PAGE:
By Rachel Garcia
A few years ago City College didn’t have the diverse eateries it has today. The students had two choices– hot dogs or hamburgers. Although good choices, it wasn’t very representative of the many ethnicities attending City College.
Culinary Arts Management Instructor and Latin Quarter Supervisor Vincent Paratore converted the cafeteria’s snack bar into an Asian/Pacific noodle bar when he started working for City College two years ago.
This year the Noodle Bar has been replaced by the Latin Quarter in Smith Hall, across from the bookstore and next to the cafeteria. It’s run by students enrolled in a four semester culinary arts and hospitality program that gives them real world experience in the restaurant industry.
The food is made to order. The chefs have tickets to cook from, just as they would in real restaurants. The cafeteria conversion to a mock-restaurant was done in only a week and a half, thanks to Paratore, the support of his department chair and the Executive Chef Keith Hammer.
Last years cultural theme was Asian/Pacific, and this year Paratore changed it to Latin. He wants his students to be up with the food trends to put them ahead of the competition. Asian and Latin genres are both currently trending foods.
Paratore’s bosses were nervous about the change in menu, since the Asian/Pacific noodle bar had been doing so well.
“This is a lab, it’s a classroom,” said Paratore. It’s not a restaurant interested in profiting,” he added.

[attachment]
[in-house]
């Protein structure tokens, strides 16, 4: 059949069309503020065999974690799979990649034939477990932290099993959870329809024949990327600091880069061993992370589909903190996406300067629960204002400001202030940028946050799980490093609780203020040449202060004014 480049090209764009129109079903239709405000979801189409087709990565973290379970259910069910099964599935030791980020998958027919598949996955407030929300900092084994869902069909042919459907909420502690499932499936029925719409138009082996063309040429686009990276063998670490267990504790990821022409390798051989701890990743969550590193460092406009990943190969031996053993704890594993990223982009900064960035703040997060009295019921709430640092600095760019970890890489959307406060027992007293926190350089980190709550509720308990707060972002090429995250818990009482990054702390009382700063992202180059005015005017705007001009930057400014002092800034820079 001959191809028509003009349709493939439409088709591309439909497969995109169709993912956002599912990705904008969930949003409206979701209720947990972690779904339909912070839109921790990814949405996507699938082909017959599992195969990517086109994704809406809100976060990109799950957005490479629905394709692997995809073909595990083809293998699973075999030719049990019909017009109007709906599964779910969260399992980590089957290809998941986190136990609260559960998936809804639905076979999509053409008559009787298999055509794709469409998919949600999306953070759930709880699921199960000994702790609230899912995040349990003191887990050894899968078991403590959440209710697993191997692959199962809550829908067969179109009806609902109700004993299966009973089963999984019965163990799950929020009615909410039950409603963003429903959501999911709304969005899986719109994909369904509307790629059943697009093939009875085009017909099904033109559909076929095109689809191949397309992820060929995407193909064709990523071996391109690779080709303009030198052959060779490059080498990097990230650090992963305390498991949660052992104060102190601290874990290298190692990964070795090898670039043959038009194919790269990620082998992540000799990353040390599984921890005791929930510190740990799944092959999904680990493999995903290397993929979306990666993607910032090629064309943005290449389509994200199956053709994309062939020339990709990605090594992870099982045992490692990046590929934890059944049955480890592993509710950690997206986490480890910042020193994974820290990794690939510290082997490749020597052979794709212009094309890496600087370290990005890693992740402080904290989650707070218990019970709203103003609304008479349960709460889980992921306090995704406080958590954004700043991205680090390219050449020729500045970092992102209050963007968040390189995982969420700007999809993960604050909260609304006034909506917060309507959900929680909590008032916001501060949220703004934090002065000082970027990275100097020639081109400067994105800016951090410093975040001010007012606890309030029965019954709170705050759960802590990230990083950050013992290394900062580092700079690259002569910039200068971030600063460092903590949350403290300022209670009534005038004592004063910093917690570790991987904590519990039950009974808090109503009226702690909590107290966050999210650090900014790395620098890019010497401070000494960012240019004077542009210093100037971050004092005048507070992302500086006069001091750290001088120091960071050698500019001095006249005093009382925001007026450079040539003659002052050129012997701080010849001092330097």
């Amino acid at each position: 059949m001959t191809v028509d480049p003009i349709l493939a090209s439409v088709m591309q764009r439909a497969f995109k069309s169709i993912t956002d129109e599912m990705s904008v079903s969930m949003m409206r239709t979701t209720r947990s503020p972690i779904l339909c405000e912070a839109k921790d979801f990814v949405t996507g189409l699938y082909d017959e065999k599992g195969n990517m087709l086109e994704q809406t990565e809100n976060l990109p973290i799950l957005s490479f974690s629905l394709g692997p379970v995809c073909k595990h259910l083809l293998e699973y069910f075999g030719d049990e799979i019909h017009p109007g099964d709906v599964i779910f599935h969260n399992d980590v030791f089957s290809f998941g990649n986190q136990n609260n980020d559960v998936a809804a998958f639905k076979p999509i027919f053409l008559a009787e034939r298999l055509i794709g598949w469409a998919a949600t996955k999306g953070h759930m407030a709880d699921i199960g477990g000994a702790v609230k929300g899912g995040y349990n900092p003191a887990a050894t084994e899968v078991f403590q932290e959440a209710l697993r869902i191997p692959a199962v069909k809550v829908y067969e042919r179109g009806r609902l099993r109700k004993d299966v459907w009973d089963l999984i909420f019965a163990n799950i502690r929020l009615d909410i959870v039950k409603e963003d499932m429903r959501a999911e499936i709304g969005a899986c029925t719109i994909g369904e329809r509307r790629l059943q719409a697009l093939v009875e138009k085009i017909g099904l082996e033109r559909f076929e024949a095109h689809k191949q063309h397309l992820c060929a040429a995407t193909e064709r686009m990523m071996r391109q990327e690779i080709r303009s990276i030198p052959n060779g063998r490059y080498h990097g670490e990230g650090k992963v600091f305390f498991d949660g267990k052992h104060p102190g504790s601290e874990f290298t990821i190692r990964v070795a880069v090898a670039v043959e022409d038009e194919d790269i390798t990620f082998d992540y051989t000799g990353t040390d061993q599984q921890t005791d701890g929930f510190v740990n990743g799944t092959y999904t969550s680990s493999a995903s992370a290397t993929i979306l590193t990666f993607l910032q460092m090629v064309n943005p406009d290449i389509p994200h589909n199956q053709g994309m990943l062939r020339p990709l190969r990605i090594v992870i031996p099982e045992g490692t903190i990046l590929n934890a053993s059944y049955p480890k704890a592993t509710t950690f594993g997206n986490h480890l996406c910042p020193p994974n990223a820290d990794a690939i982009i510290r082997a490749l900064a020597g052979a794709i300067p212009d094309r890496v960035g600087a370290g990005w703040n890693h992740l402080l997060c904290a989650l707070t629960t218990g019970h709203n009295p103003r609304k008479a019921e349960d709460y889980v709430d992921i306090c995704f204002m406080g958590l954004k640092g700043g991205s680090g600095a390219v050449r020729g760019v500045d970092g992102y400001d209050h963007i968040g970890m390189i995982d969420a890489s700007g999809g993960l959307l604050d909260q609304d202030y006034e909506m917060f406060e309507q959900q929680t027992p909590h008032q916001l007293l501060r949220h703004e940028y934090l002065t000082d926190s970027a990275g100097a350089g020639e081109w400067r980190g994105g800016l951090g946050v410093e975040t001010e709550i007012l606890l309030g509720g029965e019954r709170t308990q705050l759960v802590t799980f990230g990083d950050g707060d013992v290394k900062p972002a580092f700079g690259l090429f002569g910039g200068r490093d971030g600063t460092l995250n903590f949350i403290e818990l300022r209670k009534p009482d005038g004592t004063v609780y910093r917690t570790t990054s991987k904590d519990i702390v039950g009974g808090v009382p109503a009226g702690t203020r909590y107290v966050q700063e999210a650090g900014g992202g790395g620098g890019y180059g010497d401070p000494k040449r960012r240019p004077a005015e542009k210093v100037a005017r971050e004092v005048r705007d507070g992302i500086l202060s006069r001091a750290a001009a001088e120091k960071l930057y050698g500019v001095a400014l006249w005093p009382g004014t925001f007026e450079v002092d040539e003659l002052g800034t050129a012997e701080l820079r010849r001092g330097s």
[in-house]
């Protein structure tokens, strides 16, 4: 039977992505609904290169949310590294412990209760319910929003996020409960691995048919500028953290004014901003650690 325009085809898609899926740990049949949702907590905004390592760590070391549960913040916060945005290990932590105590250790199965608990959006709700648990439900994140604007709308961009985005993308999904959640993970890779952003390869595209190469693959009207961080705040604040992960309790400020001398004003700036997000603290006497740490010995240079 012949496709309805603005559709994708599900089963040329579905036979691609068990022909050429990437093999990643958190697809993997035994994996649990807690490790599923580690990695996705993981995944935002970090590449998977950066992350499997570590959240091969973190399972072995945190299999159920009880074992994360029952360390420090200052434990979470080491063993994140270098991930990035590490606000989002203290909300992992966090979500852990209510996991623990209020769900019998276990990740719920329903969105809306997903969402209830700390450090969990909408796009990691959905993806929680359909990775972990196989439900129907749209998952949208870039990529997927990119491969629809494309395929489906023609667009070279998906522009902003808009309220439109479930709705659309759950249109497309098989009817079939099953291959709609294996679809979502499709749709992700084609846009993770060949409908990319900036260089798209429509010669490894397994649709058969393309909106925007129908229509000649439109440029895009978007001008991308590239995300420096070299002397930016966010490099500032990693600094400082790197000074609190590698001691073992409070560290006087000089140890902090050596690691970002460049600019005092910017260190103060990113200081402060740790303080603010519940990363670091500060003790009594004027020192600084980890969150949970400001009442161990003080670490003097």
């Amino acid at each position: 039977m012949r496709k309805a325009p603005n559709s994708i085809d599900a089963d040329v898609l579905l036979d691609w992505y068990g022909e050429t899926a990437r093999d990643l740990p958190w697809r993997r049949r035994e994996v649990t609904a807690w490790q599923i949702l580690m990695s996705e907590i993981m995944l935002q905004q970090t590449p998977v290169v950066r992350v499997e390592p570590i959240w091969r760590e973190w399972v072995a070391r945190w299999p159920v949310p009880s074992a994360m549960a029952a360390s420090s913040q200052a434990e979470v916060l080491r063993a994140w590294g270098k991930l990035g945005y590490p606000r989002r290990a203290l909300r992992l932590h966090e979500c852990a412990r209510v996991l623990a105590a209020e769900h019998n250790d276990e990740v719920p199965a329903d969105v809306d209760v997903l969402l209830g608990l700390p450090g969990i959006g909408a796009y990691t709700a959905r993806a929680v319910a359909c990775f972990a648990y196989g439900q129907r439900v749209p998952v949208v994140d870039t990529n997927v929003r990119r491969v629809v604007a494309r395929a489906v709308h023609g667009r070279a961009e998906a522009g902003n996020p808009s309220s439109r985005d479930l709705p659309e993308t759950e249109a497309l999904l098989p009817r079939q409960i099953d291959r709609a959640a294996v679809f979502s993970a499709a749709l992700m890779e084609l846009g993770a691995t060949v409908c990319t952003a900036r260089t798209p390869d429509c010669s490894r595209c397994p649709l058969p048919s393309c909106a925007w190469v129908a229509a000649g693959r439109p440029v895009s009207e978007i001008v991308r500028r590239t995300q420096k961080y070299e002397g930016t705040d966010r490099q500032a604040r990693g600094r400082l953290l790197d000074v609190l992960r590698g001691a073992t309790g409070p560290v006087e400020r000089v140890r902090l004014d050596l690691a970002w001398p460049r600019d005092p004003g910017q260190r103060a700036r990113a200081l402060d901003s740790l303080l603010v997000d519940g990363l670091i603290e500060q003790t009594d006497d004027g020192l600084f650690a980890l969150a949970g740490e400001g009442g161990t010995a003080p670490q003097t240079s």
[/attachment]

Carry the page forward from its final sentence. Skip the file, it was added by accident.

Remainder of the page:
The dining experience
As you walk into the eatery Latin music fills your ears, festive lights and sombreros surround you, and a very friendly staff bustles around in a clean and organized environment. The staff works energetically, working hands-on in a field they’re passionate about and receive school credit for. This isn’t to say that their job is an easy one, however.
“My job is to scare them into the idea that they’re in the most competitive market in this city,” said Paratore, “they’ve got to bring their A game,”
He has been in the restaurant industry in San Francisco for the past 20 years before instructing at City College.
“Students switch jobs and do everything from front end to managing, cooking and marketing, as well as learning the Point of Sale system & dealing with a changing concept,” he added. It’s a 16 week program split in half between working at the taqueria and the full service dining room next door.
“I like the program,” said Mike Dots, culinary arts student, who makes fresh horchata and agua fresca daily. “They give you a lot of room to move. For once you get to catch all the aspects of the restaurant industry.”
Over the summer the students also travel for culinary training. Jane Tucker, a student manager for a week, described her trip to Oaxaca, Mexico. The students worked with five local chefs using prepared menus and many of the eatery’s specials are inspired by what the students learned in Oaxaca.
“The students never cease to impress all of us, these guys are in it…by third semester they’re committed and it shows,” Paratore said.
The prices are low (sides cost $1 and only a couple items on the menu exceed $5), the food is versatile and fresh and this is all being done by community college students new to the field. Paratore is a huge fan of the program and says he will “defy anyone who says anywhere else does this.”